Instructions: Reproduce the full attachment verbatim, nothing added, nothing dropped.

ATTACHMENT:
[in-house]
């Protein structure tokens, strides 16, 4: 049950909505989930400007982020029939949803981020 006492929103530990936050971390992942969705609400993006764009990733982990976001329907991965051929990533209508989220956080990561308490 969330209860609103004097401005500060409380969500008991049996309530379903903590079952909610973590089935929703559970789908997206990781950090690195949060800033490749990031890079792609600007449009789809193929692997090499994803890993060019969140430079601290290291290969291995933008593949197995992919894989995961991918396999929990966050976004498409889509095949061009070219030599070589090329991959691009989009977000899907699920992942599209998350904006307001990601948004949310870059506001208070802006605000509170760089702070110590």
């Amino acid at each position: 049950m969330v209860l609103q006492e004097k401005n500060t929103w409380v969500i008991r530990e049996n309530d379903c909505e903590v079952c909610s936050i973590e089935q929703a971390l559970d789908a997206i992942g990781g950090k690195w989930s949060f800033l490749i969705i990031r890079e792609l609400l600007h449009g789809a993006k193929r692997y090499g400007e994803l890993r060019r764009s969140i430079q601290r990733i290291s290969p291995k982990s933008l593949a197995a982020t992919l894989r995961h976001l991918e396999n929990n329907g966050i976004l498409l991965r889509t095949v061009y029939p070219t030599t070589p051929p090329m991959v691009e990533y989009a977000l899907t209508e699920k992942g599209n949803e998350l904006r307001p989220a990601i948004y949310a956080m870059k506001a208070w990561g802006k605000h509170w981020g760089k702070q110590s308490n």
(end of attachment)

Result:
[in-house]
């Protein structure tokens, strides 16, 4: 049950909505989930400007982020029939949803981020 006492929103530990936050971390992942969705609400993006764009990733982990976001329907991965051929990533209508989220956080990561308490 969330209860609103004097401005500060409380969500008991049996309530379903903590079952909610973590089935929703559970789908997206990781950090690195949060800033490749990031890079792609600007449009789809193929692997090499994803890993060019969140430079601290290291290969291995933008593949197995992919894989995961991918396999929990966050976004498409889509095949061009070219030599070589090329991959691009989009977000899907699920992942599209998350904006307001990601948004949310870059506001208070802006605000509170760089702070110590």
């Amino acid at each position: 049950m969330v209860l609103q006492e004097k401005n500060t929103w409380v969500i008991r530990e049996n309530d379903c909505e903590v079952c909610s936050i973590e089935q929703a971390l559970d789908a997206i992942g990781g950090k690195w989930s949060f800033l490749i969705i990031r890079e792609l609400l600007h449009g789809a993006k193929r692997y090499g400007e994803l890993r060019r764009s969140i430079q601290r990733i290291s290969p291995k982990s933008l593949a197995a982020t992919l894989r995961h976001l991918e396999n929990n329907g966050i976004l498409l991965r889509t095949v061009y029939p070219t030599t070589p051929p090329m991959v691009e990533y989009a977000l899907t209508e699920k992942g599209n949803e998350l904006r307001p989220a990601i948004y949310a956080m870059k506001a208070w990561g802006k605000h509170w981020g760089k702070q110590s308490n």